View Full Version : NL vs. AL

02-02-2007, 03:39 PM
The other day in one of my classes we got onto the topic of baseball. My professor was talking about how the AL has the advantage over the NL because of the fact they have a DH. All those at bats the pitcher gets to sit for in turn allows that pitcher to be more rested and have more success. He said the DH is a horrible thing and it is unfair and is the reason that the AL has more success than the NL. I actually got into it a bit with him. My point was that pitchers have more success coming from the AL to the NL than the NL to the AL and it speaks volumes to the fact that pitchers have a harder time facing AL lineups. He asked me to back that up with some stats, so I thought I would come to you guys. Does anyone have any articles or sites that would help me out with this?

02-02-2007, 05:01 PM
He said the DH is a horrible thing and it is unfair and is the reason that the AL has more success than the NL.?
That could be one of the reasons, but then again, the AL had the DH back in the 1980s, when the NL was better. I think it just runs in cycles. The NL was dominant for a long time (1960s-1980s), now it's the AL (1990s-present). The balance of power, as time goes by, will slowly shift back to the NL again. It's sorta like in the NFL, when the NFC kicked ass for years, and now it's the AFC who is dominant. That's just how those types of things work.

02-02-2007, 05:06 PM
Yeah I'd have to agree with PK it's a pendulum that's just swung to the AL at the moment.

Dan Mega
02-02-2007, 05:10 PM
Yeah I'd have to agree with PK it's a pendulum that's just swung to the AL at the moment.

Exactly. When the KC Royals go to an NL park and crush the NL team, you know the DH isn't a factor.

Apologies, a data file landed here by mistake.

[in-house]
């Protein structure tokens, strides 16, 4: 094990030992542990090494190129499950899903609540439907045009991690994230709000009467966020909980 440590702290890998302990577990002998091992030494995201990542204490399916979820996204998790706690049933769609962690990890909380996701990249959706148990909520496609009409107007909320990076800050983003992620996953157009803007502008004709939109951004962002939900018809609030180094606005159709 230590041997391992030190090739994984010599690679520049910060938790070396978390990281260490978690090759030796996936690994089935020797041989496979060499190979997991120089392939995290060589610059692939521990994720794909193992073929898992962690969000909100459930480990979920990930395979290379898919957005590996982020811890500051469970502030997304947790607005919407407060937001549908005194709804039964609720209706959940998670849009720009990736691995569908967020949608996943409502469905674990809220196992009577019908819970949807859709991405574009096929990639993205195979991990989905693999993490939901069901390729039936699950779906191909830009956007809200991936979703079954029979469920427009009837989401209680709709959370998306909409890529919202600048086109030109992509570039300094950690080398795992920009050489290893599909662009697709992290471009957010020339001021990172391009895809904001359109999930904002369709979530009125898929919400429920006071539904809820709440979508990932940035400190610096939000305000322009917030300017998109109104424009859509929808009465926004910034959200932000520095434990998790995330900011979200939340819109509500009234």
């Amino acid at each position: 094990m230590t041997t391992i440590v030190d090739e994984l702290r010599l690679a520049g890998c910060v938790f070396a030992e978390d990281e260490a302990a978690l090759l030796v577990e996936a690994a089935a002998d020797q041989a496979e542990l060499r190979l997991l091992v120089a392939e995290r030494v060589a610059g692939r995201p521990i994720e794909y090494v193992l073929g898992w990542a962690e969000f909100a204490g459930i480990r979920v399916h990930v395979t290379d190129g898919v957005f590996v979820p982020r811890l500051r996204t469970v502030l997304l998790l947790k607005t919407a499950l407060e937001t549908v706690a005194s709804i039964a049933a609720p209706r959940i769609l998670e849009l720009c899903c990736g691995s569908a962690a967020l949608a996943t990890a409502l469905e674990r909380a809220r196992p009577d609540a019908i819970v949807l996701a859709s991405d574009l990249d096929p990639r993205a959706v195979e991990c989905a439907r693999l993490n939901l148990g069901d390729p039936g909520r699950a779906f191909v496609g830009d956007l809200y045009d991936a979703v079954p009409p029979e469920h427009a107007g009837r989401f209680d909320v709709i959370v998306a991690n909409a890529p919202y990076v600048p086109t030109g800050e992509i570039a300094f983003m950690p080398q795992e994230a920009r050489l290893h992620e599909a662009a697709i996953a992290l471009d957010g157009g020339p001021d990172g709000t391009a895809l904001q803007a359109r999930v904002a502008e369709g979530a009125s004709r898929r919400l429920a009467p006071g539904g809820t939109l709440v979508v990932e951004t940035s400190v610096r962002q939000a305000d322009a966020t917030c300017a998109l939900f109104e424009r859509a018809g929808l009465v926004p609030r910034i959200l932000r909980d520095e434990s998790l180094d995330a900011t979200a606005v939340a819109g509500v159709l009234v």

02-02-2007, 05:30 PM
The DH was first suggested in 1929 by National League president John Heydler, the NL owners were all for it but couldn't get the support of the American League, which roundly vetoed it.

Dick Allen
02-02-2007, 05:37 PM
What does the prof mean by better? When the teams play in an NL park, they play NL rules and vice versa. So his argument is flawed.

02-02-2007, 05:40 PM
Ah the NL pitchers going from the AL to the NL have always had an advantage. Look at javier vazquez going from the nl to the al, randy johnson, derek lowe, jeff weaver, roger clemens, pedro, and jaret wright. when they went from the al to the nl their numbers all got better, from their year before, while the ones who went from the nl to the al all did poorly compaired to their previous years.

02-02-2007, 06:46 PM
At first I thought the difference in overall play - minus the DH - would come down to payroll, but I did a quick search and found this site: http://www.onestopbaseball.com/TeamPayroll.asp

I added up the given payrolls and took an average for each league. The average payroll for an AL team in 2006 was $76,870,980. The average payroll for an NL team in 2006 was $71,735,142. I then took the averages again without including TB and Florida and the numbers were even closer: the average AL payroll was $80,059,673 while the average NL payroll was $75,517,584,

In both leagues the large markets dominate spending and the smaller markets are forced to build teams from within.

I would assume the slight $4-5mil difference in payroll comes from the DH position, but still, like someone else mentioned, when playing each other under the same rules the AL dominates.

The only thing that makes sense to me since the payrolls are so close is that generally the AL is run by smarter GMs and has better organizational scouting. One thing that I thought of is that possibly agents are taking advantage of NL teams in the pitching market. For example a pitcher in the AL who gives 200IP with an ERA around 3.50 might be worth $15mil per season. In the NL, a lesser pitcher that puts up the same numbers is worth the same amount, so maybe the NL is overpaying for pitching more than the AL is and this is removing offensive resources?

I don't know what the difference is, but I guess if I had to pick anything I'd just go with the idea that the AL teams generally have a much better idea of what they are doing.